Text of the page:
A new study demonstrates the phenomenon, but experts say more research needs to determine why it occurs -- and what researchers can do differently to reduce it.
More than 80 percent of U.S. HIV transmissions in 2016 were from people who were unaware of their status or had been diagnosed but lost to follow-up.
The most popular form of long-acting HIV treatment; telehealth for PrEP uptake among young MSM of color; PrEP awareness and usage among Rhode Island women; assessing cognitive benefits of switching off of efavirenz.
Real-world treatment efficacy high, but falls short of trials; parental communication and PrEP awareness among adolescent MSM; immunotherapy feasible in people with HIV and cancer; AIDS-defining illness increases mortality risk in lung cancer patients.
The assistant professor of medicine at Northwestern University discusses the challenges, and rewards, of being a gay man involved in HIV research.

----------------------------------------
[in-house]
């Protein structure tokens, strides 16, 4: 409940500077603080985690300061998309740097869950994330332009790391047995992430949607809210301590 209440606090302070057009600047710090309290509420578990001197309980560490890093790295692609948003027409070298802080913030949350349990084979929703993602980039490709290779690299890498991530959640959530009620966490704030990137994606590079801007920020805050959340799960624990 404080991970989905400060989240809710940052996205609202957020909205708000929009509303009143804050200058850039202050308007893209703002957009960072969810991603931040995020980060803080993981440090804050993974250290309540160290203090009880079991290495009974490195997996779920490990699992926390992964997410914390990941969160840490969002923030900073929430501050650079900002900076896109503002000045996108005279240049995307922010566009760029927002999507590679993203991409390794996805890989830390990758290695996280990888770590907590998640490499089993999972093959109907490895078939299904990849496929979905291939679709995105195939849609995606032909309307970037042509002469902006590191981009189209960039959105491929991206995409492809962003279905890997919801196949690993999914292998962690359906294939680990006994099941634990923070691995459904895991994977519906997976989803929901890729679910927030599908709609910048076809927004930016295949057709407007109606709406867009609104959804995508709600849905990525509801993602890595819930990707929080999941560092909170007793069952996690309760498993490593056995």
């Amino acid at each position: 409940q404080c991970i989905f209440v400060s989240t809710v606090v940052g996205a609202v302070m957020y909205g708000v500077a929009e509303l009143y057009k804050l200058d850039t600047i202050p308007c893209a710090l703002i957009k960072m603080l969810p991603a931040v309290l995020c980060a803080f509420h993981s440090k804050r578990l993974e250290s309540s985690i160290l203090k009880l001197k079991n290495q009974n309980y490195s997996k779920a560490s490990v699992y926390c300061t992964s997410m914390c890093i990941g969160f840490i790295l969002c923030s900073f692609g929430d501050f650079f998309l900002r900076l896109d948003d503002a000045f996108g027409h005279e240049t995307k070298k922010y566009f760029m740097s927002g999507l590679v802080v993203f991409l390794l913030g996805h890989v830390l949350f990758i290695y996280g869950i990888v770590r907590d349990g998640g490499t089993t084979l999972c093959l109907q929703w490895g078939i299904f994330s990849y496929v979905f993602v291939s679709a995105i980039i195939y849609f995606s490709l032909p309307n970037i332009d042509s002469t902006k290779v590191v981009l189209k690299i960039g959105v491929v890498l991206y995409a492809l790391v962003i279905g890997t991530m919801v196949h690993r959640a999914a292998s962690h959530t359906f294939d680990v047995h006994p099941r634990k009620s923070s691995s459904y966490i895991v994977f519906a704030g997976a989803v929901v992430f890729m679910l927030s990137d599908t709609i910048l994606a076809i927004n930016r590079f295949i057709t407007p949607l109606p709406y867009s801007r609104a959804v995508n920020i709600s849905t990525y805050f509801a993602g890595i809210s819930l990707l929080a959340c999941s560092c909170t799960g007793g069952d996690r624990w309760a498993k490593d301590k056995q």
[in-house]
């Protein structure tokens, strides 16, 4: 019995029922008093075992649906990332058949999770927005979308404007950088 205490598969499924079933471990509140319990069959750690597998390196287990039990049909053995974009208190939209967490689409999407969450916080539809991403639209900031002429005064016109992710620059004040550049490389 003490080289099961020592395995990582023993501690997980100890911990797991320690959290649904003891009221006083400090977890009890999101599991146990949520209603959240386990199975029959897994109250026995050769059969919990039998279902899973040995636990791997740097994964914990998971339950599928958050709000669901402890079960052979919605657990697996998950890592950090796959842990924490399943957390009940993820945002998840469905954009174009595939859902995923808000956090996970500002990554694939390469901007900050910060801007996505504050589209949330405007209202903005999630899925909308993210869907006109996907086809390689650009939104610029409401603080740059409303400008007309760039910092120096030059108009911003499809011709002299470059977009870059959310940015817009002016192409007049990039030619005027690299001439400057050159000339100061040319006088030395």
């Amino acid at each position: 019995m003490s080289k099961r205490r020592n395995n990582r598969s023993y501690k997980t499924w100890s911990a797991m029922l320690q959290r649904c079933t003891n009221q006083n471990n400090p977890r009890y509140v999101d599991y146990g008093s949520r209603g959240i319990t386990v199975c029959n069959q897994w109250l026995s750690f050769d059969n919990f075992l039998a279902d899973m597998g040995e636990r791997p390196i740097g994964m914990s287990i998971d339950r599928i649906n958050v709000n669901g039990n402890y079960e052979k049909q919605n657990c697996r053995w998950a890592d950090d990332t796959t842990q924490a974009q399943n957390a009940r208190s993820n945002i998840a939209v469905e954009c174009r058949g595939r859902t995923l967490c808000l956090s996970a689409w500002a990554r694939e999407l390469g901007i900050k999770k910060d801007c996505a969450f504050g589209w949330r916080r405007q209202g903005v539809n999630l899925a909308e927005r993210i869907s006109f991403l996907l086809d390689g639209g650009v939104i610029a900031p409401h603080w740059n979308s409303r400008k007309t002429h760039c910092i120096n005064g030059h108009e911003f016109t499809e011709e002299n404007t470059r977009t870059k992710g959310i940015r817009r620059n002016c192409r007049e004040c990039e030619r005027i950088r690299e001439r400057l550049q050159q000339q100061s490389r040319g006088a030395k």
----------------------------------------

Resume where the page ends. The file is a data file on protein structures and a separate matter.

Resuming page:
Housing, social support, and HIV transmissibility among people who use drugs; concerning hepatitis C incidence trends in France; frailty among people aging with HIV; untreated HIV and brain atrophy.
The risks of multiple non-HIV medication prescriptions; PrEP use and sexually transmitted infection incidence; how vaginal bacteria relate to HIV seroconversion; the effect of early treatment on HIV in the brain.
Exciting data on reduced HIV incidence among gay men attending five London clinics.
One study in Amsterdam deployed a strategy to identify acute HIV in men who have sex with men (MSM) and then link newly diagnosed individuals to care.
Every one-unit higher depression or anxiety score independently raised odds of imperfect treatment adherence in men who have sex with men (MSM) newly diagnosed with HIV, in a Chinese study.